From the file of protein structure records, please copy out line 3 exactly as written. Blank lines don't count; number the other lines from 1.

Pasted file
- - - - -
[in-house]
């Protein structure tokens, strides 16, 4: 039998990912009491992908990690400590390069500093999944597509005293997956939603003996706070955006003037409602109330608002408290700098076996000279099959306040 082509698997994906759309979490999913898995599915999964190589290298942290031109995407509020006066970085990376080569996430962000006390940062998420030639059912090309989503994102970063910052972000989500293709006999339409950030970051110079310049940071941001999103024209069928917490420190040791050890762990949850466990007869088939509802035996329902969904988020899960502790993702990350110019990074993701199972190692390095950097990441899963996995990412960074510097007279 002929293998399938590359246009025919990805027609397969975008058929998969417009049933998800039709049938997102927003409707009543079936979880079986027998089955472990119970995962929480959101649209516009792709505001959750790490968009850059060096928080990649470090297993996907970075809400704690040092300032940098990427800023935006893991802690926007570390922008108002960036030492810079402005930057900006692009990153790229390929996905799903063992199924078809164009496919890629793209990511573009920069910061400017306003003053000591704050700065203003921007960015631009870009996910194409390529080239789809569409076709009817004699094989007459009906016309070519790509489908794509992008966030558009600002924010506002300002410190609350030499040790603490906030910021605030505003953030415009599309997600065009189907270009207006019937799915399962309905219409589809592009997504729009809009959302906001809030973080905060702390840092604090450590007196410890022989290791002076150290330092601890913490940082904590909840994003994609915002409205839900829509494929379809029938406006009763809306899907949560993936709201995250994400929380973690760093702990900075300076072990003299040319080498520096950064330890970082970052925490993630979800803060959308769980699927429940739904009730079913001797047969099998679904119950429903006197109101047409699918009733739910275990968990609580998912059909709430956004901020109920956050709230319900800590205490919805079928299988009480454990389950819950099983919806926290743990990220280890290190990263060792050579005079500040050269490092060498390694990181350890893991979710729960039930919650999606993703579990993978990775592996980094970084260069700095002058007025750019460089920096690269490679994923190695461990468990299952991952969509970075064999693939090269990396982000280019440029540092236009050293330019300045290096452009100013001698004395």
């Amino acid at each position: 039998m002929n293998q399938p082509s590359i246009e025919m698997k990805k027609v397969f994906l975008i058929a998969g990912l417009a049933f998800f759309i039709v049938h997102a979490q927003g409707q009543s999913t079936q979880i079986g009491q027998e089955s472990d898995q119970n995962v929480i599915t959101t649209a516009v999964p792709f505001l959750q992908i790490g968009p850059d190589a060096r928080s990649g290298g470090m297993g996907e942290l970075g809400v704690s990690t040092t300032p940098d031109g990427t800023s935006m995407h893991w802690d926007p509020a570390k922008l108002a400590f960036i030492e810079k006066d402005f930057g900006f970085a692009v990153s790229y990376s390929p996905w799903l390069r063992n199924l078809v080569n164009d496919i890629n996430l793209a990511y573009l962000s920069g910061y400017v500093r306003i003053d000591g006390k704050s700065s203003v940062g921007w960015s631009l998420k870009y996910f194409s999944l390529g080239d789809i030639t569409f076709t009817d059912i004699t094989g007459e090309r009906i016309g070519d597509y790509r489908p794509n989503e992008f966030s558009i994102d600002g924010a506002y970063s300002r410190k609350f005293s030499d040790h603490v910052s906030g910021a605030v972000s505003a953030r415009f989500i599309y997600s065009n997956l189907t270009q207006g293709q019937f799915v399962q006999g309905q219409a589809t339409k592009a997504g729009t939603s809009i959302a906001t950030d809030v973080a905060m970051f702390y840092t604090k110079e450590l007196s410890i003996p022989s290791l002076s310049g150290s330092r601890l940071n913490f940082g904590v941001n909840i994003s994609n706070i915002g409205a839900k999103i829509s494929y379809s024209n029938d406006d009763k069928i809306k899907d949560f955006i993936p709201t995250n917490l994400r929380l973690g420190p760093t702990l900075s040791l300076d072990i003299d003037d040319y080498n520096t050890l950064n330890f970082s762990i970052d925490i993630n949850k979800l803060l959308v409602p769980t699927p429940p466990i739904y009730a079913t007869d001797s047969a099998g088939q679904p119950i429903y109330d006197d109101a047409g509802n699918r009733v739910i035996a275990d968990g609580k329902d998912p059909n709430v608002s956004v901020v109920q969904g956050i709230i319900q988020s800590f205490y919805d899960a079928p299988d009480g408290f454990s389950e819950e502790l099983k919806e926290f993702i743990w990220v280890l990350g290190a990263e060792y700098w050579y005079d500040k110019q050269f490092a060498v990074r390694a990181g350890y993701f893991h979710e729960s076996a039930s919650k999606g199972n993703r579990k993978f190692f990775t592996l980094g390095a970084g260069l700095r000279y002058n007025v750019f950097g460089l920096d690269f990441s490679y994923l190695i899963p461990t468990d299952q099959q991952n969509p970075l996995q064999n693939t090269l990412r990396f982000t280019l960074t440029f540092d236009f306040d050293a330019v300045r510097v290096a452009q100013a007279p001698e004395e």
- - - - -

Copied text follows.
């Amino acid at each position: 039998m002929n293998q399938p082509s590359i246009e025919m698997k990805k027609v397969f994906l975008i058929a998969g990912l417009a049933f998800f759309i039709v049938h997102a979490q927003g409707q009543s999913t079936q979880i079986g009491q027998e089955s472990d898995q119970n995962v929480i599915t959101t649209a516009v999964p792709f505001l959750q992908i790490g968009p850059d190589a060096r928080s990649g290298g470090m297993g996907e942290l970075g809400v704690s990690t040092t300032p940098d031109g990427t800023s935006m995407h893991w802690d926007p509020a570390k922008l108002a400590f960036i030492e810079k006066d402005f930057g900006f970085a692009v990153s790229y990376s390929p996905w799903l390069r063992n199924l078809v080569n164009d496919i890629n996430l793209a990511y573009l962000s920069g910061y400017v500093r306003i003053d000591g006390k704050s700065s203003v940062g921007w960015s631009l998420k870009y996910f194409s999944l390529g080239d789809i030639t569409f076709t009817d059912i004699t094989g007459e090309r009906i016309g070519d597509y790509r489908p794509n989503e992008f966030s558009i994102d600002g924010a506002y970063s300002r410190k609350f005293s030499d040790h603490v910052s906030g910021a605030v972000s505003a953030r415009f989500i599309y997600s065009n997956l189907t270009q207006g293709q019937f799915v399962q006999g309905q219409a589809t339409k592009a997504g729009t939603s809009i959302a906001t950030d809030v973080a905060m970051f702390y840092t604090k110079e450590l007196s410890i003996p022989s290791l002076s310049g150290s330092r601890l940071n913490f940082g904590v941001n909840i994003s994609n706070i915002g409205a839900k999103i829509s494929y379809s024209n029938d406006d009763k069928i809306k899907d949560f955006i993936p709201t995250n917490l994400r929380l973690g420190p760093t702990l900075s040791l300076d072990i003299d003037d040319y080498n520096t050890l950064n330890f970082s762990i970052d925490i993630n949850k979800l803060l959308v409602p769980t699927p429940p466990i739904y009730a079913t007869d001797s047969a099998g088939q679904p119950i429903y109330d006197d109101a047409g509802n699918r009733v739910i035996a275990d968990g609580k329902d998912p059909n709430v608002s956004v901020v109920q969904g956050i709230i319900q988020s800590f205490y919805d899960a079928p299988d009480g408290f454990s389950e819950e502790l099983k919806e926290f993702i743990w990220v280890l990350g290190a990263e060792y700098w050579y005079d500040k110019q050269f490092a060498v990074r390694a990181g350890y993701f893991h979710e729960s076996a039930s919650k999606g199972n993703r579990k993978f190692f990775t592996l980094g390095a970084g260069l700095r000279y002058n007025v750019f950097g460089l920096d690269f990441s490679y994923l190695i899963p461990t468990d299952q099959q991952n969509p970075l996995q064999n693939t090269l990412r990396f982000t280019l960074t440029f540092d236009f306040d050293a330019v300045r510097v290096a452009q100013a007279p001698e004395e």